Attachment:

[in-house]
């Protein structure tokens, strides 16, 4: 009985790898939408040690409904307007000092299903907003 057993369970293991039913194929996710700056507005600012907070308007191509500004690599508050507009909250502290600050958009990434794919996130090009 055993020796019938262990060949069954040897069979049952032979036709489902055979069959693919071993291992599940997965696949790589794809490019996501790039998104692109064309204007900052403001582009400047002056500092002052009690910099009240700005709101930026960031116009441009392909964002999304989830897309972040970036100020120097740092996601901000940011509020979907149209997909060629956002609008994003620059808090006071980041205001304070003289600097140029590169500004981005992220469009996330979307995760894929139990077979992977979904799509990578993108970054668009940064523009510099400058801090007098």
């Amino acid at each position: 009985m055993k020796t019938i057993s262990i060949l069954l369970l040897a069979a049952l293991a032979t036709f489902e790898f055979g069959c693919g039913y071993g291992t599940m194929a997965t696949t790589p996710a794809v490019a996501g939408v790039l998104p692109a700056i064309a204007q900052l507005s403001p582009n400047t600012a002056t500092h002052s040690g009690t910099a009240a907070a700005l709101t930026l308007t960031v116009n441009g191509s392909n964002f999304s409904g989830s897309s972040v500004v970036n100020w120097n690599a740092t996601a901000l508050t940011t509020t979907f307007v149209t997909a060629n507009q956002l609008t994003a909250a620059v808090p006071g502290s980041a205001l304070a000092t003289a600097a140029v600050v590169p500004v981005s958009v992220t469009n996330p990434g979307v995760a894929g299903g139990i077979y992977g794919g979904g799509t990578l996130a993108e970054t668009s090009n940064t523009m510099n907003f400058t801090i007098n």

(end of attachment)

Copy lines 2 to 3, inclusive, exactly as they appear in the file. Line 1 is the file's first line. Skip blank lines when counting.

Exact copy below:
């Protein structure tokens, strides 16, 4: 009985790898939408040690409904307007000092299903907003 057993369970293991039913194929996710700056507005600012907070308007191509500004690599508050507009909250502290600050958009990434794919996130090009 055993020796019938262990060949069954040897069979049952032979036709489902055979069959693919071993291992599940997965696949790589794809490019996501790039998104692109064309204007900052403001582009400047002056500092002052009690910099009240700005709101930026960031116009441009392909964002999304989830897309972040970036100020120097740092996601901000940011509020979907149209997909060629956002609008994003620059808090006071980041205001304070003289600097140029590169500004981005992220469009996330979307995760894929139990077979992977979904799509990578993108970054668009940064523009510099400058801090007098």
């Amino acid at each position: 009985m055993k020796t019938i057993s262990i060949l069954l369970l040897a069979a049952l293991a032979t036709f489902e790898f055979g069959c693919g039913y071993g291992t599940m194929a997965t696949t790589p996710a794809v490019a996501g939408v790039l998104p692109a700056i064309a204007q900052l507005s403001p582009n400047t600012a002056t500092h002052s040690g009690t910099a009240a907070a700005l709101t930026l308007t960031v116009n441009g191509s392909n964002f999304s409904g989830s897309s972040v500004v970036n100020w120097n690599a740092t996601a901000l508050t940011t509020t979907f307007v149209t997909a060629n507009q956002l609008t994003a909250a620059v808090p006071g502290s980041a205001l304070a000092t003289a600097a140029v600050v590169p500004v981005s958009v992220t469009n996330p990434g979307v995760a894929g299903g139990i077979y992977g794919g979904g799509t990578l996130a993108e970054t668009s090009n940064t523009m510099n907003f400058t801090i007098n």